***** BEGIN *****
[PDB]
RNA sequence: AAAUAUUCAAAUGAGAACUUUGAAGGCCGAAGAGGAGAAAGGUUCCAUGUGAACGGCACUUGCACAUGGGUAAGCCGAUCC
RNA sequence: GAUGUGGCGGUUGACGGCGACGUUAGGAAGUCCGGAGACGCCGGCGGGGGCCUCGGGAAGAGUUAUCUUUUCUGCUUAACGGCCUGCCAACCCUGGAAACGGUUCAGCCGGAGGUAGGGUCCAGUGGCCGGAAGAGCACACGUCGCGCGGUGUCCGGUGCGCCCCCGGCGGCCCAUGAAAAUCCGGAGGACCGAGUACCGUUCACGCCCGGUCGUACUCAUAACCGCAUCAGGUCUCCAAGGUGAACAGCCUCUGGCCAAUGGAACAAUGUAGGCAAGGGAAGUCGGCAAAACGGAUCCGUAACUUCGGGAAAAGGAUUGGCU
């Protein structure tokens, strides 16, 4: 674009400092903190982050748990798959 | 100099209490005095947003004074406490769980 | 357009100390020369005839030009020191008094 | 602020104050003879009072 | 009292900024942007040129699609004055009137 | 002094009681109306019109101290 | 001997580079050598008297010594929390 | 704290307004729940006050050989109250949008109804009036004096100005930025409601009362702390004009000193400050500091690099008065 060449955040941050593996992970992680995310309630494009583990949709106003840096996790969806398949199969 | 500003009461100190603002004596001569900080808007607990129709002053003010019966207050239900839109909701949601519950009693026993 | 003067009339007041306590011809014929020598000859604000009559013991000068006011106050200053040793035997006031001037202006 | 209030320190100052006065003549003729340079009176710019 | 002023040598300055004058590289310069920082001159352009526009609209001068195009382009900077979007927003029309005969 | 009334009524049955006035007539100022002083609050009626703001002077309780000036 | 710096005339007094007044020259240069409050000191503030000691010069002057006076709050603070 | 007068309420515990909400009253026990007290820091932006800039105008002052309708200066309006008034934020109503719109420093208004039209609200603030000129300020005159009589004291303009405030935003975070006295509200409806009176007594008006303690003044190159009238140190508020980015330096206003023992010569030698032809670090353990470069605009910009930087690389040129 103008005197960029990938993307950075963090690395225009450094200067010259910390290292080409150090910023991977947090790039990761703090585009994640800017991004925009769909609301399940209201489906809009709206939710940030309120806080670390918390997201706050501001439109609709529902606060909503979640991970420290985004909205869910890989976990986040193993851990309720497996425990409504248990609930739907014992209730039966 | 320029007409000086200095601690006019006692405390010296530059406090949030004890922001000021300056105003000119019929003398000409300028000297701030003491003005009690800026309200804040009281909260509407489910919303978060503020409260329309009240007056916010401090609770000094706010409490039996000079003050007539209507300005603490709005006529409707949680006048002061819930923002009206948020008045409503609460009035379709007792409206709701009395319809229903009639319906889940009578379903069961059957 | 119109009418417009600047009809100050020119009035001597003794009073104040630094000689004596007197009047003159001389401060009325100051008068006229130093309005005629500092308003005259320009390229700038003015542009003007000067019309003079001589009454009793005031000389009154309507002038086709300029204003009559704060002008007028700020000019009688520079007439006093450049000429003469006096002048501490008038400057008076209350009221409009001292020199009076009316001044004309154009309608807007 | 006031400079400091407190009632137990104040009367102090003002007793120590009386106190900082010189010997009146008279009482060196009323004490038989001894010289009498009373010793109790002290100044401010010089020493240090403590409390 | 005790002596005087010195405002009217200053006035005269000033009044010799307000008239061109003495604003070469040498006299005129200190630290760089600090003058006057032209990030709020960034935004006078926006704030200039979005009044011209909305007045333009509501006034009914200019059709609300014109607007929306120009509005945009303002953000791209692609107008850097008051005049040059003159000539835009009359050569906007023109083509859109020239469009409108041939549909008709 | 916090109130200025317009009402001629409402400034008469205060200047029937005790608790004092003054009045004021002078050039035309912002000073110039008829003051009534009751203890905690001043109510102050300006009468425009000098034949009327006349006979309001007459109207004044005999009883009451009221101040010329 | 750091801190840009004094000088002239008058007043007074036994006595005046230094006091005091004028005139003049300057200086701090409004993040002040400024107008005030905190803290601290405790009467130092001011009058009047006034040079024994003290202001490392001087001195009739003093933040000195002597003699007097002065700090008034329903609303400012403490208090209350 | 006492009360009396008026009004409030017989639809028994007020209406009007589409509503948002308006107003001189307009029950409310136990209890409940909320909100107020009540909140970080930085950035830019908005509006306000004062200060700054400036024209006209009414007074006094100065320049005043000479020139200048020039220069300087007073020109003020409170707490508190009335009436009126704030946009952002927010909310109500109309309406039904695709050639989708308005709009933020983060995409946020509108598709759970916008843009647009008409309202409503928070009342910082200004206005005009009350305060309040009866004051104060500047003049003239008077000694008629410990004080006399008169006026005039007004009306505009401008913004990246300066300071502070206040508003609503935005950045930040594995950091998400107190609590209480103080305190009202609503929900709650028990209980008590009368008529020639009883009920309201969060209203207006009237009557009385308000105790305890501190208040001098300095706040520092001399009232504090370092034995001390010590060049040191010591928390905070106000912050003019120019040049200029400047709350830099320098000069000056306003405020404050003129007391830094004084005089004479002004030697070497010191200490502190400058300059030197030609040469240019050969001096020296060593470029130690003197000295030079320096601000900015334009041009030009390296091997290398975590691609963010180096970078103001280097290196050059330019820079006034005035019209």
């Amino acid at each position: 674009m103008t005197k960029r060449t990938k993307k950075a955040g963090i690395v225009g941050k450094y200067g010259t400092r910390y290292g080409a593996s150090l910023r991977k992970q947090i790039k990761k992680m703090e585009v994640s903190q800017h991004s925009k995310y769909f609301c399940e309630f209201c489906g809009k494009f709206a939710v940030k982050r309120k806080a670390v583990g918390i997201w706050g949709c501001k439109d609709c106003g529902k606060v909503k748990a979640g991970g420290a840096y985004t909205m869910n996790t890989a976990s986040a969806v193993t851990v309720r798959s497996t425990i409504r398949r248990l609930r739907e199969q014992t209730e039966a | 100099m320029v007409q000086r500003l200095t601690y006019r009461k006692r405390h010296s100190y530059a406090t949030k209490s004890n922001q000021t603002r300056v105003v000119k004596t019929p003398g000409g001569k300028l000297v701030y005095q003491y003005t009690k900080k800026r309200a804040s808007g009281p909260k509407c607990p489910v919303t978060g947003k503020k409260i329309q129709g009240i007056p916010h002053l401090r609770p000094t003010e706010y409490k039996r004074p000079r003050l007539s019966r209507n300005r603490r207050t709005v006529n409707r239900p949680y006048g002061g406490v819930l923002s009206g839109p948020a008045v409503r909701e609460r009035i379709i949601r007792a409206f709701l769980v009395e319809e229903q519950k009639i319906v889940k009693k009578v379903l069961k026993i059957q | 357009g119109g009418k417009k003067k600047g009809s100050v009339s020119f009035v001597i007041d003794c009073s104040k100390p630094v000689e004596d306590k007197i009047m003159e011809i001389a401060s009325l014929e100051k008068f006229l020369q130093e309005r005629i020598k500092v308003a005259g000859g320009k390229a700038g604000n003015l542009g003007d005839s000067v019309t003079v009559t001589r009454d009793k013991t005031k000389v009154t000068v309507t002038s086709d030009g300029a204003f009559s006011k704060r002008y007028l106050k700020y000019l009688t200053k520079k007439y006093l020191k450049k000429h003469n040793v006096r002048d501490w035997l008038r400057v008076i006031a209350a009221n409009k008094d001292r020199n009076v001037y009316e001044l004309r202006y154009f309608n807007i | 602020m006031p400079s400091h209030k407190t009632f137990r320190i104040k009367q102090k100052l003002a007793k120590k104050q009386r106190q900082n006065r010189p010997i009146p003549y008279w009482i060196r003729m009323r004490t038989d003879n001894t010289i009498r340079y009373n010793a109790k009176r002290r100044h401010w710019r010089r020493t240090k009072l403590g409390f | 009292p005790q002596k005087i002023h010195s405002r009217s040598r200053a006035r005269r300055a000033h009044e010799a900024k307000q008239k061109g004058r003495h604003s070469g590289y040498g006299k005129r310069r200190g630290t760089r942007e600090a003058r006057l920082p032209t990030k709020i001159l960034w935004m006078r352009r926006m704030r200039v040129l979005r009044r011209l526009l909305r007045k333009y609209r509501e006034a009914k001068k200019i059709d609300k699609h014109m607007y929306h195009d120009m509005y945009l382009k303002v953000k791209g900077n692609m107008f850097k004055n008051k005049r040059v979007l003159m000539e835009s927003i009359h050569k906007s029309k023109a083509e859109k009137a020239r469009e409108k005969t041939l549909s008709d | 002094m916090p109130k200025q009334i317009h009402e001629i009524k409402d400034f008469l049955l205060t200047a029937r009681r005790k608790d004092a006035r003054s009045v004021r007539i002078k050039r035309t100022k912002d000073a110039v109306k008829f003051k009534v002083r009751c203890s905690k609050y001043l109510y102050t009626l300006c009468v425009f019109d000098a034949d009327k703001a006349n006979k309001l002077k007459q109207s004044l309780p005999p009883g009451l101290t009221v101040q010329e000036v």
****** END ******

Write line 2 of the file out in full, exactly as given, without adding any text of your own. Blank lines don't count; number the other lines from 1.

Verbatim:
RNA sequence: AAAUAUUCAAAUGAGAACUUUGAAGGCCGAAGAGGAGAAAGGUUCCAUGUGAACGGCACUUGCACAUGGGUAAGCCGAUCC